From the Treasurer: Treasurer’s Annual Report for FY2019–2020

From the Treasurer
John Milan

This annual report reviews ATA’s performance during its most recent fiscal year, from July 2019 to June 2020. These results are reviewed by independent auditors, and any material adjustments will be addressed in future reports. To get a sense of how the Association is doing over time, we begin with headline figures from the past three fiscal years. (See the table below.)

Like every organization, ATA has been adapting to our new reality. Though many financial impacts have yet to be fully felt, the most significant one so far has been the decision to host a virtual conference. This was a major leap, with financial implications, given that this event normally accounts for about one-third of total revenue for the year.

ATA Headquarters staff and volunteers plan and work on this event year-round, in a structure that cannot be turned off and on. In fact, given the uncertainty in the first few months of the crisis, the Association was actually planning both an in-person and a virtual event, thereby requiring even more time and energy than normal.

Yet, a fully virtual conference has been held, and we dealt with a lot of unknowns. For instance, we didn’t have good data on how many people might attend, what they would be willing to pay, how much value members might place on a virtual event, or even what types of challenges (technical and otherwise) we would face throughout. As such, from a financial perspective, this conference was a learning experience, and if, after all the expenses have been recorded, it breaks even, we should consider it a success.

As mentioned in previous reports, there tends to be a lag between when an economic shock takes place and when its effects are generally experienced. This tendency is significant because ATA’s two most important sources of revenue (conference and membership dues) are clustered in the second half of the calendar year. As such, while our finances still look fairly solid in this report, it’s essential to bear in mind that rockier roads lie ahead.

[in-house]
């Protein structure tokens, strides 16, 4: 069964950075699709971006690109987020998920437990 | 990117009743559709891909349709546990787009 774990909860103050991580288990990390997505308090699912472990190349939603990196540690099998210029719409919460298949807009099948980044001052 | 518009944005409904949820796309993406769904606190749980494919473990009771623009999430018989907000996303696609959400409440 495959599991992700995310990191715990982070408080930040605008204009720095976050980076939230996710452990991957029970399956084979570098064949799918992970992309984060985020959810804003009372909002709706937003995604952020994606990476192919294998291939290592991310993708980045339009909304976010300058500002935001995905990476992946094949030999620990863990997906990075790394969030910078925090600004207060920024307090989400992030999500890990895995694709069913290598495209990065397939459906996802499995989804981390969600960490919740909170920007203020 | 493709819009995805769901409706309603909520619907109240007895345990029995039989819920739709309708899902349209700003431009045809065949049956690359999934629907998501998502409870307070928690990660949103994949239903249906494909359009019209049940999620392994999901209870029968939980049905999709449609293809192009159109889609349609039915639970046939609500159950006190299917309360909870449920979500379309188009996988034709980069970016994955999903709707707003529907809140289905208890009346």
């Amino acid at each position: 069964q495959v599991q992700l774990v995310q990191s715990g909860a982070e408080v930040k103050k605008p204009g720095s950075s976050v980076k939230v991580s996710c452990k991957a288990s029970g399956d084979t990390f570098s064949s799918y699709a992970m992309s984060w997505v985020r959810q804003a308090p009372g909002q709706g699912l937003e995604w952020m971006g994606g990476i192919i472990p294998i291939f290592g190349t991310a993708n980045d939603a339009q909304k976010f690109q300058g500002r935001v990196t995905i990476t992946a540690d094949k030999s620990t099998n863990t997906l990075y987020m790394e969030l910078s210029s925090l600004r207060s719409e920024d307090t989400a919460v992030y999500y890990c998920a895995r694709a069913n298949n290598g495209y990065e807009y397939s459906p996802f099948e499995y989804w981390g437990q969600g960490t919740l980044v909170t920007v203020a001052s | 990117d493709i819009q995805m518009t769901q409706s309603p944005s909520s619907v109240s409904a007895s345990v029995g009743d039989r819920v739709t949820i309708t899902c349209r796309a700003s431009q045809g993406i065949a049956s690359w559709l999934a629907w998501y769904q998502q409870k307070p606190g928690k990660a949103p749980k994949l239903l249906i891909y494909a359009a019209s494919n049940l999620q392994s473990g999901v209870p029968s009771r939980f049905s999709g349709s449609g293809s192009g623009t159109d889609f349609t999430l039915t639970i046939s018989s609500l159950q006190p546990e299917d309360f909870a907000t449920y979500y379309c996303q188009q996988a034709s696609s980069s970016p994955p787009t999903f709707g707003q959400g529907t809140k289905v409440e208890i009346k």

Revenue and Expenses

During our most recent fiscal year (July 2019 to June 2020), ATA recorded $2.94 million in Total Revenue, while incurring $3.04 million in Total Expenses. The result was a negative Change in Net Assets (before investment activities) of (-$99,796).1 (See Figure 1.)

Even though the Association’s bottom line was negative for the fiscal year, it actually improved year-on-year because certain expenses were kept in check by the pandemic and economic crisis.

Our biggest source of revenue continues to be ATA Membership dues ($1.80 million), though it fell -2.9% from a year before. Next in importance is the Annual Conference, which, in Palm Springs, brought in $868,391, up 5% from New Orleans ($825,401). All other sources lagged behind, with Certification ($197,916) generating -30% less revenue year-on-year as a result of fewer exam sittings in 2020.

The good news is that Total Expenses were also down -5.3% year-on-year. (See Figure 2) Program Services ($2.07 million) accounted for roughly two-thirds of all expenditures, after overhead allocations2, and were -7.9% lower than the previous fiscal year. Certification expenses ($305,531) were down -31% because fewer exams were offered and graded.

Supporting Services accounted for the next biggest outlay, at $967,046, which is essentially unchanged from a year before. These services include salaries/benefits, general/administrative expenses, Board meetings, etc. The only noteworthy increase in spending was on PR/Marketing (up 26%). This increase was the result of cooperation with the Coalition of Practicing Translators and Interpreters of California on legislation related to California Assembly Bill 5, as well as slightly higher PR consultant fees and new spending related to graphics for International Translation Day.

Major Program Results